In today's world the ordinary person with a legitimate grievance often feels overwhelmed by the sheer scale of the bureaucracy facing them. Will anyone really listen to them and can they really get justice?
One remarkable Belfast woman showed that it is possible to take on the establishment and make a difference. Carol Parkinson spent the final years of her life fighting to be given a life-prolonging anti-cancer drug as well as helping others with the disease. She died last month, but even in death was determined to continue her crusade. She donated her body to medical research in the hope that it might advance research into new therapies for tackling cancer.
When she was denied a revolutionary new drug which could give her a longer survival time she brought the health trust to court. Her action helped raise awareness of the life-giving properties of the drug and the potential to help other patients. It has to be recognised that some therapies are very expensive and that the NHS for all its funding is far from a bottomless pit. Yet there will never be a meeting of minds between the public and health managers on who should or should not be given specific treatment. Anyone suffering from a potentially lethal disease will grasp at any opportunity to prolong their lives, regardless of the cost.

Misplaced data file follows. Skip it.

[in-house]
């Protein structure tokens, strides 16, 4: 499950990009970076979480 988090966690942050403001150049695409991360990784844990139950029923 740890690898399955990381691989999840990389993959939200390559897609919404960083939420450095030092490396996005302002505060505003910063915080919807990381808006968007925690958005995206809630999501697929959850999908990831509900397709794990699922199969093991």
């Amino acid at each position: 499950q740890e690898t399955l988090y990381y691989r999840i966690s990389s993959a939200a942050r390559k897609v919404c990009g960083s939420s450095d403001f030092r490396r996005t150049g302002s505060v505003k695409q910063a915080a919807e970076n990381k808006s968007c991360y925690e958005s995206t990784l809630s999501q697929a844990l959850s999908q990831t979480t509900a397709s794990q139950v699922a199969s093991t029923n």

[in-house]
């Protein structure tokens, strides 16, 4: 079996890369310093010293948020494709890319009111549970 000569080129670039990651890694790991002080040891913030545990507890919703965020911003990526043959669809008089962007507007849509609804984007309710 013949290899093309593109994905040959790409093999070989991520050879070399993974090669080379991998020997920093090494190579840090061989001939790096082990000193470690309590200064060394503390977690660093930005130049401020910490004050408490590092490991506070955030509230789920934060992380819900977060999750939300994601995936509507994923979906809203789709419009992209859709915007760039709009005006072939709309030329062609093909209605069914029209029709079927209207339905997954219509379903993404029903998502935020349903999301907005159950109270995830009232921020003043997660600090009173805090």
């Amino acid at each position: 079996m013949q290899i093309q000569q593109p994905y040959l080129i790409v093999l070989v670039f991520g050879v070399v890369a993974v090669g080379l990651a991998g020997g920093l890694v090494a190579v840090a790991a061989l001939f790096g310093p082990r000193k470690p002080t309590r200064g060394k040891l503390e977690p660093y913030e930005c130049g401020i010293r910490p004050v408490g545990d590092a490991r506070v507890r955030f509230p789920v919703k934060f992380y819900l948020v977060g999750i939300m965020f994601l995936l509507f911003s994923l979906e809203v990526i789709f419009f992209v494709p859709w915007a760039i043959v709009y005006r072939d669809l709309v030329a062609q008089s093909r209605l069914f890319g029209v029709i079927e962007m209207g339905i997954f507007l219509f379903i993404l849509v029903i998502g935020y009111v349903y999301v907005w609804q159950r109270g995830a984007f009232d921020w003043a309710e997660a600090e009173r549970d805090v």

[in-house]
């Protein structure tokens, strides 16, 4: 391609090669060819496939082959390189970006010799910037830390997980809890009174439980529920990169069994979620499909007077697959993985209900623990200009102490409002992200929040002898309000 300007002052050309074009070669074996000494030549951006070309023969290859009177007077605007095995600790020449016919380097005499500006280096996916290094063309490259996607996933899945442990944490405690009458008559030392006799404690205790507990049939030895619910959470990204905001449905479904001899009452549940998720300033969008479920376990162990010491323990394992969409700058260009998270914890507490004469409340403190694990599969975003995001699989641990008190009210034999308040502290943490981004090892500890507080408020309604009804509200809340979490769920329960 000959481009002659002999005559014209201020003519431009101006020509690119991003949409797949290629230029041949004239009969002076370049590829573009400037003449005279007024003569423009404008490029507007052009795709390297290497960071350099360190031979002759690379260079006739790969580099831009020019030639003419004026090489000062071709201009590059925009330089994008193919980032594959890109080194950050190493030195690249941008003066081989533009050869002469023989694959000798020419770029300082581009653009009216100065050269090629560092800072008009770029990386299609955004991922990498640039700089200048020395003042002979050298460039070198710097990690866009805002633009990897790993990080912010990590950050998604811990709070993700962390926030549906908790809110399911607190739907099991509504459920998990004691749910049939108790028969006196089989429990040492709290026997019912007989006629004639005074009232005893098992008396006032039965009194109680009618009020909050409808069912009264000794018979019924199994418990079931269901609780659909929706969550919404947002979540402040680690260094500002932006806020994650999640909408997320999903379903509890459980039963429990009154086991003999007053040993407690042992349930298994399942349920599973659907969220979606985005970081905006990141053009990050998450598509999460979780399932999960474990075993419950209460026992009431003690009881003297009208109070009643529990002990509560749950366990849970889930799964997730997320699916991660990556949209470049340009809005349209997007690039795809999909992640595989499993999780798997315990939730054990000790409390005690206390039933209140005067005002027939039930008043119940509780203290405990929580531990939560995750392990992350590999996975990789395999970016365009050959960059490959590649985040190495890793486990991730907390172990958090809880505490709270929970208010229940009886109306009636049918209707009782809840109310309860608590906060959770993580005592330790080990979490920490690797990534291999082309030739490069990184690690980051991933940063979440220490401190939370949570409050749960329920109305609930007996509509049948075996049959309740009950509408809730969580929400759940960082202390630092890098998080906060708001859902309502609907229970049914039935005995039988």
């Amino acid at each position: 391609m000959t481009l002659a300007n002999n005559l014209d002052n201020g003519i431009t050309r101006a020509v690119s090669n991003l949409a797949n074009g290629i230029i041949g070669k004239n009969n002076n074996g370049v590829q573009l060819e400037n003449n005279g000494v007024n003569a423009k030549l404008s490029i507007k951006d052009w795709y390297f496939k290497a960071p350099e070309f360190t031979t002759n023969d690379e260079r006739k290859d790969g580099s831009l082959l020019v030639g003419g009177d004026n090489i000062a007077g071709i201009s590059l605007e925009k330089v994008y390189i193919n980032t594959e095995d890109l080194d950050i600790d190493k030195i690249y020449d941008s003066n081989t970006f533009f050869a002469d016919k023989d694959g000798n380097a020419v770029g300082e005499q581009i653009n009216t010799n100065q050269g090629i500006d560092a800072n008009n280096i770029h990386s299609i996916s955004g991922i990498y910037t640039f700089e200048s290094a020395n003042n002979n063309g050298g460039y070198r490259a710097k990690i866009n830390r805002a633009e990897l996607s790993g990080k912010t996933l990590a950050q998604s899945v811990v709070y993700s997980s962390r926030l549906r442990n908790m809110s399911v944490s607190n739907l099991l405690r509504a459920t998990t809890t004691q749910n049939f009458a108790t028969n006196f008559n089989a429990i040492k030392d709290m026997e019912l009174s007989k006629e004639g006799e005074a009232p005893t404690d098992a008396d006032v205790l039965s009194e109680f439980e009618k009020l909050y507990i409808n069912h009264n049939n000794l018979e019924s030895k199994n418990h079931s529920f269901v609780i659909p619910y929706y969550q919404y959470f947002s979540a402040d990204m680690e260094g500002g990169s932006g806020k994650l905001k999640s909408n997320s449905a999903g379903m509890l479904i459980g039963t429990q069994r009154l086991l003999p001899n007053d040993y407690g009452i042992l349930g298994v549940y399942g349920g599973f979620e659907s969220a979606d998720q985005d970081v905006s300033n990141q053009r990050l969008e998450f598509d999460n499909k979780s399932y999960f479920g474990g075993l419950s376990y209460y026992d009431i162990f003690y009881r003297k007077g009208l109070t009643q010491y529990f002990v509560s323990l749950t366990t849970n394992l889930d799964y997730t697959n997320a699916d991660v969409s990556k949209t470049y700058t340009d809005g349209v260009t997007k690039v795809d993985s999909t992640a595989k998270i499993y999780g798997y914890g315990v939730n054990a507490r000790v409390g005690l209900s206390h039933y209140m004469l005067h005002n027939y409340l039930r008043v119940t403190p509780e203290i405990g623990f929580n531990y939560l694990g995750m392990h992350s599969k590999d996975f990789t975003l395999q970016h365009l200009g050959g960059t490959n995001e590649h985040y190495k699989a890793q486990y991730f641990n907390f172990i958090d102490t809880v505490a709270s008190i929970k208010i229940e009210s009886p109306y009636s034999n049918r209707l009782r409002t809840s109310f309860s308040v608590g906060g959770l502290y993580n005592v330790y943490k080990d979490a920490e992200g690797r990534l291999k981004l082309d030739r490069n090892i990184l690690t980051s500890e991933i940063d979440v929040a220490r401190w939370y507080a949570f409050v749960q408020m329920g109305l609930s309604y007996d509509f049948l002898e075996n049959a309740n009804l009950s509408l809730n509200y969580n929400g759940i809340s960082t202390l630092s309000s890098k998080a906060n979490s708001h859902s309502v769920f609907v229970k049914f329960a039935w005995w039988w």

Doughty warriors like Carol mean that health authorities must determine their priorities.
There should be no blanket bans on treatments or therapies. Instead each case should be examined on its merits to ensure that resources are well targeted and used effectively.
Carol's plight moved hundreds of ordinary people who collectively funded her treatment with the new drug and it worked, giving her vital extra months of life to see what she wanted most, her son starting secondary school.
It was a final gift to an extraordinary woman who had given so much in life, and still more in death.